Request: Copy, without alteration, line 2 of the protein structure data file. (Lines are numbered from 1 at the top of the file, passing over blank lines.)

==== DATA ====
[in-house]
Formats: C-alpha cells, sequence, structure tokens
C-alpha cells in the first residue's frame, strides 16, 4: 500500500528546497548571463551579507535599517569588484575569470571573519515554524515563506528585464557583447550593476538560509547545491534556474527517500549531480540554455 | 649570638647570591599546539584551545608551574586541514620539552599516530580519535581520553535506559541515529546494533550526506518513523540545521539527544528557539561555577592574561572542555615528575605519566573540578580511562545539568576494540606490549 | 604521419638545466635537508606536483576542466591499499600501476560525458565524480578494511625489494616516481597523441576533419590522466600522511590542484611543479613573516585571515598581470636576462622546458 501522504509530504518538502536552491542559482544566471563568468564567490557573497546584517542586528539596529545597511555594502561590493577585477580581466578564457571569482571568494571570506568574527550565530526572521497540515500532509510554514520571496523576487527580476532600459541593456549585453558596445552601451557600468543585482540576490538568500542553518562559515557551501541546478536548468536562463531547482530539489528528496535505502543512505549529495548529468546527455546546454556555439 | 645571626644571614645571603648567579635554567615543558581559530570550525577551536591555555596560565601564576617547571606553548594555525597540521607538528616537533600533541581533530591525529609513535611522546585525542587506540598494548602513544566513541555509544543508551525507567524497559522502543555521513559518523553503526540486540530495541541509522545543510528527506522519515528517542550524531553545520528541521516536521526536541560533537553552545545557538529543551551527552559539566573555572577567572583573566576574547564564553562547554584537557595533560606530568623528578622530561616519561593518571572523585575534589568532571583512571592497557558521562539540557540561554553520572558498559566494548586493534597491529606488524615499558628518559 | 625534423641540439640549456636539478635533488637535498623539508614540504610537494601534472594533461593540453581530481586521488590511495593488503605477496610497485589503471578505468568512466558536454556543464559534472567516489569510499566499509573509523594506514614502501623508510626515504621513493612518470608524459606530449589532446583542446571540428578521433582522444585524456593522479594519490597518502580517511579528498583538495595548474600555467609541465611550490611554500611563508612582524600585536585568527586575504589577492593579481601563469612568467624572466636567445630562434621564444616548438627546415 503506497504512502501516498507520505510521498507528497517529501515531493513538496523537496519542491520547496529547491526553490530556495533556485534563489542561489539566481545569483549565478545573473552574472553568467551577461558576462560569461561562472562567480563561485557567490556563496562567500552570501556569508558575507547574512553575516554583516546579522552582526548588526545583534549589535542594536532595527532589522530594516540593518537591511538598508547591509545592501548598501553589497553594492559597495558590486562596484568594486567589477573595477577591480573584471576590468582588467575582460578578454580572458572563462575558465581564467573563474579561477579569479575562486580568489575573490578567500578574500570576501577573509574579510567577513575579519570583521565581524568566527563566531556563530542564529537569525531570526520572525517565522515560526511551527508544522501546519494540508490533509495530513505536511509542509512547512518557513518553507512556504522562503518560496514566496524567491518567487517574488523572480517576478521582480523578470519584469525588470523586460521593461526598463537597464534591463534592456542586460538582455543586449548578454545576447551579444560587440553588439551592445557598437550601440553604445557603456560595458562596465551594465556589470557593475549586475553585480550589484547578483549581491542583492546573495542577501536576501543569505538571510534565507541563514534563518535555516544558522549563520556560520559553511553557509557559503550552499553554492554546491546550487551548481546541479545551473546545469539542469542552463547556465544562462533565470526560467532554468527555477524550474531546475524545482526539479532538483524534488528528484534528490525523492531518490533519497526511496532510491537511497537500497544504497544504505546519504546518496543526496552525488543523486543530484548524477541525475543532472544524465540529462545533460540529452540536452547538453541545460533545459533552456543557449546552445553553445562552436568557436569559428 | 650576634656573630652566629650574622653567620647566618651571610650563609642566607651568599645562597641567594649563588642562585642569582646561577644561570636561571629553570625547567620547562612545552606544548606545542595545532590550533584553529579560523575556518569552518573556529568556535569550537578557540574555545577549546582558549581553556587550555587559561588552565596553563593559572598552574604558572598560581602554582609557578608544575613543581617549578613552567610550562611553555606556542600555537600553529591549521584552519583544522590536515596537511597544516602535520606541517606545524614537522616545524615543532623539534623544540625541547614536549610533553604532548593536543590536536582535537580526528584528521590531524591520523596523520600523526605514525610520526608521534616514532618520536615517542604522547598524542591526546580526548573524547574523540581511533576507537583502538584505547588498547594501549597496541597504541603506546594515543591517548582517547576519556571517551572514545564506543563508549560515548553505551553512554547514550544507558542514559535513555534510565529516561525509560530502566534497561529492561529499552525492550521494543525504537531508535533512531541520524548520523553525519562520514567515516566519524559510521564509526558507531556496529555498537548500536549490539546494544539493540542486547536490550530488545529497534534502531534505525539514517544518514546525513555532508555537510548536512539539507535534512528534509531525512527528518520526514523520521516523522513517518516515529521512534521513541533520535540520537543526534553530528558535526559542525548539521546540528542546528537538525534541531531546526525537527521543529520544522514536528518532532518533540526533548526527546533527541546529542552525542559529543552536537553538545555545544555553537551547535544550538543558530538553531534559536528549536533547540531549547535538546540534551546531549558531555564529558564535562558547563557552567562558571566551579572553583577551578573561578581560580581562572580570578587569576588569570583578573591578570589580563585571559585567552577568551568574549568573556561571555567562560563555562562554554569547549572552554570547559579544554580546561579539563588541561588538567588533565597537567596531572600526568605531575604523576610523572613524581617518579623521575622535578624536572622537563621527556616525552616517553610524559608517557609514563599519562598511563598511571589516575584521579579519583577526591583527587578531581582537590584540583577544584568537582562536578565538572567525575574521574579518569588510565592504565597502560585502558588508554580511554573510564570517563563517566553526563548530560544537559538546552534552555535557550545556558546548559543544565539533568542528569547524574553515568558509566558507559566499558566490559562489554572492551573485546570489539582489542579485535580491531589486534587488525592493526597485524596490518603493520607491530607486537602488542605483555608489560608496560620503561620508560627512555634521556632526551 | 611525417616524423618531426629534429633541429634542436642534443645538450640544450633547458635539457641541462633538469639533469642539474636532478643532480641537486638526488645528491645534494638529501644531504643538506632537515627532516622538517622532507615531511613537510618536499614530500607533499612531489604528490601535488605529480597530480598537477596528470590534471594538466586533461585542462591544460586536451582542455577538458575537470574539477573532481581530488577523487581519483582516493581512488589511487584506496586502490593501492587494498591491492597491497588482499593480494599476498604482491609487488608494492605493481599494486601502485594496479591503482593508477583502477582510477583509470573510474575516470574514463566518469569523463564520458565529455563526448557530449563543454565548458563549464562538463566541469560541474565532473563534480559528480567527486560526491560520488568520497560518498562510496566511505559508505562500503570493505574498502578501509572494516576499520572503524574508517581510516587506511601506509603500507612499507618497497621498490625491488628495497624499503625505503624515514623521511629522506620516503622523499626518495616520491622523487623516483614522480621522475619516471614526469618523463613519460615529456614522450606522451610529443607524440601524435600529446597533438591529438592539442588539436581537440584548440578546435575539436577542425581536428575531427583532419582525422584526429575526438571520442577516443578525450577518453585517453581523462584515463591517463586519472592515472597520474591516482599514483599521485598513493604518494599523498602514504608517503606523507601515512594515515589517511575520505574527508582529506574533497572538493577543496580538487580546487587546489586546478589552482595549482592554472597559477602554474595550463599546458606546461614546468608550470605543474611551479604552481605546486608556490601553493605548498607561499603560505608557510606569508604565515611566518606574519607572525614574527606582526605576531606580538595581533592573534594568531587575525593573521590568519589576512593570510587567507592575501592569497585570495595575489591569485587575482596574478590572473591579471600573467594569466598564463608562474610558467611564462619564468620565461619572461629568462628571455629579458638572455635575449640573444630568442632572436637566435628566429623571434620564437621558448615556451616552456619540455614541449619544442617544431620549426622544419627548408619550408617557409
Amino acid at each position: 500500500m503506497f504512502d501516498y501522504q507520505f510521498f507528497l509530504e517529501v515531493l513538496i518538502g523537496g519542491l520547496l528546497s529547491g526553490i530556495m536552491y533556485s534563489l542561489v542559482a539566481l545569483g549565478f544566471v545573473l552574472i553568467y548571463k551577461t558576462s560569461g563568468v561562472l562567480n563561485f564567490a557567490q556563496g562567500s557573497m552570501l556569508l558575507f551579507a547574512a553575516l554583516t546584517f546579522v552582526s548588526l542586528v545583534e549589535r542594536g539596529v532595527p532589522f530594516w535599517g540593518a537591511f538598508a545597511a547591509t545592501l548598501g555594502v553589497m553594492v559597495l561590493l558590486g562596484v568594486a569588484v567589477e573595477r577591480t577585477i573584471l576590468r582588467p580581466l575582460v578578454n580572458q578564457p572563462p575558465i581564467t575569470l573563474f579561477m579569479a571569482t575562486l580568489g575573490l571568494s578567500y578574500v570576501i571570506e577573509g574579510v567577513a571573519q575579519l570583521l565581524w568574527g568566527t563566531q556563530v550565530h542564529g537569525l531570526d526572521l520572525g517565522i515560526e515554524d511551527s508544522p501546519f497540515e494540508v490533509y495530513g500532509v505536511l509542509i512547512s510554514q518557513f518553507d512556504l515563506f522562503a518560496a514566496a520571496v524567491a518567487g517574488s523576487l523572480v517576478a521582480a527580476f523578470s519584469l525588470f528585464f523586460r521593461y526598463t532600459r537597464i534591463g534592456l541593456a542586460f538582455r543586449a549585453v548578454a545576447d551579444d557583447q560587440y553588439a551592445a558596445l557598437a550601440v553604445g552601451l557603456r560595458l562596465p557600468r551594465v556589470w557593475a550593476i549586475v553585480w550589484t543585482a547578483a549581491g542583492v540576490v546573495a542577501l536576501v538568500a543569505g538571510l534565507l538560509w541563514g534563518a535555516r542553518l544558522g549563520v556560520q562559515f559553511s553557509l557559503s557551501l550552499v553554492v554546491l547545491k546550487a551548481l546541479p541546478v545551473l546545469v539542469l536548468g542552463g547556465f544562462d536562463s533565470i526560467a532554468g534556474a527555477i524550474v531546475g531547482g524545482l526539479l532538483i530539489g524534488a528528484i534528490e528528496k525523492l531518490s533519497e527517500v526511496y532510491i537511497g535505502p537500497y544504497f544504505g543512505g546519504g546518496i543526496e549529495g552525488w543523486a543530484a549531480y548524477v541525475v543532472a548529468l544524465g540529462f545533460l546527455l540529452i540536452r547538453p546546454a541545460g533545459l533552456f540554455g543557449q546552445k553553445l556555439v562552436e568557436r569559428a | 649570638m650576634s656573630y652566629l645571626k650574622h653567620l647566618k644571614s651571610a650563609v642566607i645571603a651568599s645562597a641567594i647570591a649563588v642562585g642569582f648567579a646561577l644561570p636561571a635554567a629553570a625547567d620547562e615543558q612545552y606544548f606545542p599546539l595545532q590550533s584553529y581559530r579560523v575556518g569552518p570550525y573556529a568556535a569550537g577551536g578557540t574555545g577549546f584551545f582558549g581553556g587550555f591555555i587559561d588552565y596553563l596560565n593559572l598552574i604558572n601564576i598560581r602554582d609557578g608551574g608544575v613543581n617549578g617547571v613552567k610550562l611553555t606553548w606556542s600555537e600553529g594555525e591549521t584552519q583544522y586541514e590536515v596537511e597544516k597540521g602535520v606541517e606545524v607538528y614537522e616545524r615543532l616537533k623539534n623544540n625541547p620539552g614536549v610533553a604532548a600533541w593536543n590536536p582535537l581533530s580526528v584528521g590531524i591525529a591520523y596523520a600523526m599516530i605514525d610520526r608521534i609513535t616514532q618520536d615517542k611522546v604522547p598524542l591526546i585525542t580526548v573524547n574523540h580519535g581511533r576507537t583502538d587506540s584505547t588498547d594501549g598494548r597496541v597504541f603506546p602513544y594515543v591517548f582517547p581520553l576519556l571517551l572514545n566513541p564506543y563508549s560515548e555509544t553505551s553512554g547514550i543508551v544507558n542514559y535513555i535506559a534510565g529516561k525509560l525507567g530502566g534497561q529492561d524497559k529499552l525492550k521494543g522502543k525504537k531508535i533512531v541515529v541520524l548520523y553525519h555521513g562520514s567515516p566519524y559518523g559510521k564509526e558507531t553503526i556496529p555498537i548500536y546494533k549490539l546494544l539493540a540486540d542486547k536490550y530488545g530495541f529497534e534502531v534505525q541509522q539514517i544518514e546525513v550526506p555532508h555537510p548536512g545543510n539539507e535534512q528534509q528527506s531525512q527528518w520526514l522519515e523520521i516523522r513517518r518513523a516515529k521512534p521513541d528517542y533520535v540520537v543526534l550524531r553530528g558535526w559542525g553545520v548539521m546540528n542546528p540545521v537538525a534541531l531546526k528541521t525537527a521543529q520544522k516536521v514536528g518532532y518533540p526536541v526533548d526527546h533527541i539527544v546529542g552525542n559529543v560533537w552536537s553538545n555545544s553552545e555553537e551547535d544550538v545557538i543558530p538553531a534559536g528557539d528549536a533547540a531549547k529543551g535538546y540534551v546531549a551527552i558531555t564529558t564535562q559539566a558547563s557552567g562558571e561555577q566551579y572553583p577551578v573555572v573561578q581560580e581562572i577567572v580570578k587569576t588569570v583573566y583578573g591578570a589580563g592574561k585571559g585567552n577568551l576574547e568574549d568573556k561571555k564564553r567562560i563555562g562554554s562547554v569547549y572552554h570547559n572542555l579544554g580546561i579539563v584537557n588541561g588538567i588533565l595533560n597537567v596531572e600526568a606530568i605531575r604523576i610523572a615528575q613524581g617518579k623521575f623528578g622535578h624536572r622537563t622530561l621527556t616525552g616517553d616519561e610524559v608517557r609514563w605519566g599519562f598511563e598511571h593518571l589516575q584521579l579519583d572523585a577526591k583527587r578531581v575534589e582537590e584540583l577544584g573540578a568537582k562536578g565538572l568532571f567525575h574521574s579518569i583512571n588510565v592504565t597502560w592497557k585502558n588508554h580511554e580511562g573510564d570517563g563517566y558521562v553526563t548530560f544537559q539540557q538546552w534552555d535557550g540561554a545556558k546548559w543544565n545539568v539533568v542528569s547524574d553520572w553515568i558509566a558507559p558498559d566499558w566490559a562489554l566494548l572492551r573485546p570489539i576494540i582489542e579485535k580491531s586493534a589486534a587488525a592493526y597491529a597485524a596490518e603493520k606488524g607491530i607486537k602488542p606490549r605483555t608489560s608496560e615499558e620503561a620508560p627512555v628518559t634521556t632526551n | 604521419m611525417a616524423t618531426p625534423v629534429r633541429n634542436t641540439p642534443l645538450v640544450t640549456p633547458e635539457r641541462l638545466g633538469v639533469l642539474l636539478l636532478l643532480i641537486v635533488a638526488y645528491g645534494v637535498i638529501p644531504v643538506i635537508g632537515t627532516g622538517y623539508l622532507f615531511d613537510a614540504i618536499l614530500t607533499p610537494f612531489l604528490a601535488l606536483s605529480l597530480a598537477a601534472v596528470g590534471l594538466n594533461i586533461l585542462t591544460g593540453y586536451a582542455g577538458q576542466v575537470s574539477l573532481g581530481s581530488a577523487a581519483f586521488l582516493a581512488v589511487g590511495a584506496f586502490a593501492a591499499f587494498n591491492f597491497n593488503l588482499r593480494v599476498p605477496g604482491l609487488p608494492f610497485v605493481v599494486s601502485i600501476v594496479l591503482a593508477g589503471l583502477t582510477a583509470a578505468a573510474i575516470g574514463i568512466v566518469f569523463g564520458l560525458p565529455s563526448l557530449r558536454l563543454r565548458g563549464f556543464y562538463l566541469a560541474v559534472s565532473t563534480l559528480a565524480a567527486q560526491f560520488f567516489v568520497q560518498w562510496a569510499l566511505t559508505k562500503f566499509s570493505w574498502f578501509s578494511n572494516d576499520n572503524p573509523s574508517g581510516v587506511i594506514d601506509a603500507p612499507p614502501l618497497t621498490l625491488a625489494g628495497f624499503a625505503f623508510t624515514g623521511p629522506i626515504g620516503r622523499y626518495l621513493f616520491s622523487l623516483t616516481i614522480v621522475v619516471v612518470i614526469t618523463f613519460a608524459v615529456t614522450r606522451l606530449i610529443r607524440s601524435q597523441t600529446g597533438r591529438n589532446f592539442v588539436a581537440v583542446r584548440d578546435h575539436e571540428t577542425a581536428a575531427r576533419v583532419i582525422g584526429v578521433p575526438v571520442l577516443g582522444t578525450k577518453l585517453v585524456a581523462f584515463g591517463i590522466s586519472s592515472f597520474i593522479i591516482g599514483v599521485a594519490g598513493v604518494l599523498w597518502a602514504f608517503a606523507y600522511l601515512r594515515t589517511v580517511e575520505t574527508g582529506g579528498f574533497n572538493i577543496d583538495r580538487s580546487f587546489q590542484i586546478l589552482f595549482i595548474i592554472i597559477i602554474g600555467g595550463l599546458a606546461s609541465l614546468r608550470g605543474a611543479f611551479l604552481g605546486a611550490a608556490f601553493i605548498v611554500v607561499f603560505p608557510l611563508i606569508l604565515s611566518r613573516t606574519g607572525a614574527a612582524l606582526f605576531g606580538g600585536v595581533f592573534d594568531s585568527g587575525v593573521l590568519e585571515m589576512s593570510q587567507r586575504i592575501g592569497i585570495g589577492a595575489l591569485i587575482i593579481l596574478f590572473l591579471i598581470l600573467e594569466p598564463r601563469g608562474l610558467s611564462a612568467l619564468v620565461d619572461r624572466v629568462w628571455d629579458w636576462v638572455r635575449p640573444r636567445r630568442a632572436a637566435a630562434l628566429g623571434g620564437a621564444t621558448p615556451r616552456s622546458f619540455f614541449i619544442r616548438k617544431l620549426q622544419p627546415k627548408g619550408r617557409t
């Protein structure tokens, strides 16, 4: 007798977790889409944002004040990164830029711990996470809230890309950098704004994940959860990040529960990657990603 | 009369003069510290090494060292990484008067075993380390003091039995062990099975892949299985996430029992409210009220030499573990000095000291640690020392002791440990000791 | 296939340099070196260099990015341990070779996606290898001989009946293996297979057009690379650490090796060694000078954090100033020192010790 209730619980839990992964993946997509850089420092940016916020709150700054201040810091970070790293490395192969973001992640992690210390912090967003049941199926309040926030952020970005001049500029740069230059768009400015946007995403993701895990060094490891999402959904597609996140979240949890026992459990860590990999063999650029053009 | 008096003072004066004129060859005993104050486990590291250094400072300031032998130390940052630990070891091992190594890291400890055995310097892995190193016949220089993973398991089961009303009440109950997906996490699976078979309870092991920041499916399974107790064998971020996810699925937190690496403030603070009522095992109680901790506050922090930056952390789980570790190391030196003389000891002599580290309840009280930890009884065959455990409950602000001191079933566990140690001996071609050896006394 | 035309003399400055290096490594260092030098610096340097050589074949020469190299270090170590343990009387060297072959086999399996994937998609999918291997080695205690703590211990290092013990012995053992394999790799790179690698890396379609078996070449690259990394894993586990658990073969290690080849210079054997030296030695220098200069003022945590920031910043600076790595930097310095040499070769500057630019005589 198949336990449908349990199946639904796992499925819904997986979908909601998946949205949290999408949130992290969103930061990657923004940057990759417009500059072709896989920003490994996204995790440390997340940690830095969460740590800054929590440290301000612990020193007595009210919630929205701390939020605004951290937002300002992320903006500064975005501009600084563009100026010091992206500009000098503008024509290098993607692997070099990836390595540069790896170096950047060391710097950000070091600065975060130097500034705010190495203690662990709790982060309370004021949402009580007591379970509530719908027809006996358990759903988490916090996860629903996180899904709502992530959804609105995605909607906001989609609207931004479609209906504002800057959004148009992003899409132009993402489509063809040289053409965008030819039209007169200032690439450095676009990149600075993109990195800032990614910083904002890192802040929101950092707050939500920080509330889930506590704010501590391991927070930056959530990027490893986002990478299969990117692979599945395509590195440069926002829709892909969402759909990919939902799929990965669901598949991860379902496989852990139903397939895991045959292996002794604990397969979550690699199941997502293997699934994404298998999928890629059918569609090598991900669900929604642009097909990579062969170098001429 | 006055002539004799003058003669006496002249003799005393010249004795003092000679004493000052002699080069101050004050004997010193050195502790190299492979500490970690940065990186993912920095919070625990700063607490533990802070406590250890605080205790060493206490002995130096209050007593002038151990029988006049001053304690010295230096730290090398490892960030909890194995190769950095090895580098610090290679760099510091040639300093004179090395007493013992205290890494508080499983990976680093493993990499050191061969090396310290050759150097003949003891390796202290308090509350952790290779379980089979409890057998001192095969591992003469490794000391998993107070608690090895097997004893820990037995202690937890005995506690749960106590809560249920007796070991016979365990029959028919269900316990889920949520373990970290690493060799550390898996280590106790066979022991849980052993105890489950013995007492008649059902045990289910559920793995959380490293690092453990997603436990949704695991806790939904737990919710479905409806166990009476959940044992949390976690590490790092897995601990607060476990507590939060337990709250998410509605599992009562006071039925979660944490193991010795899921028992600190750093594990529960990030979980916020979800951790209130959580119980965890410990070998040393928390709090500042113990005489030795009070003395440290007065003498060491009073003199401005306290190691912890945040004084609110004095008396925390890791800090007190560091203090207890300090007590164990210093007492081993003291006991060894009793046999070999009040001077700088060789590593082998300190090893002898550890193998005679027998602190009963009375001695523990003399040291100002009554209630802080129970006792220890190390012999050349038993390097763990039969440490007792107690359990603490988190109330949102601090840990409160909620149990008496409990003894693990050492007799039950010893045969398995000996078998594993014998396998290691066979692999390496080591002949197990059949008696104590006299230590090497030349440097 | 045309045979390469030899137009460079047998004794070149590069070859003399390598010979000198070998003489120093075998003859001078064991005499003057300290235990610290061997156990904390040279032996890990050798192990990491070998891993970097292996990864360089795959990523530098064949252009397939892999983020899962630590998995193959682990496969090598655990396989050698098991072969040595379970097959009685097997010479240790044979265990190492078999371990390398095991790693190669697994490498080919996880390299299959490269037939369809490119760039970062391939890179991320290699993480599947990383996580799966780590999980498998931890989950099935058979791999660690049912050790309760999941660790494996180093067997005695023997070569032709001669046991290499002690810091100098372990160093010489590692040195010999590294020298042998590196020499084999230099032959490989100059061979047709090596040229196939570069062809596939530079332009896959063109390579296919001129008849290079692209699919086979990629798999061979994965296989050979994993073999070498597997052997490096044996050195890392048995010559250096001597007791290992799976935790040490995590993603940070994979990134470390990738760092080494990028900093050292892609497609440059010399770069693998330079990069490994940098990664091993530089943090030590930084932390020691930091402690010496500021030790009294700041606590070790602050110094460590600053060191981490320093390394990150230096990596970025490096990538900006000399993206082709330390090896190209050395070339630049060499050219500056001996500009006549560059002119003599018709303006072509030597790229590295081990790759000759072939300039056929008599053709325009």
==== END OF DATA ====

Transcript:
Formats: C-alpha cells, sequence, structure tokens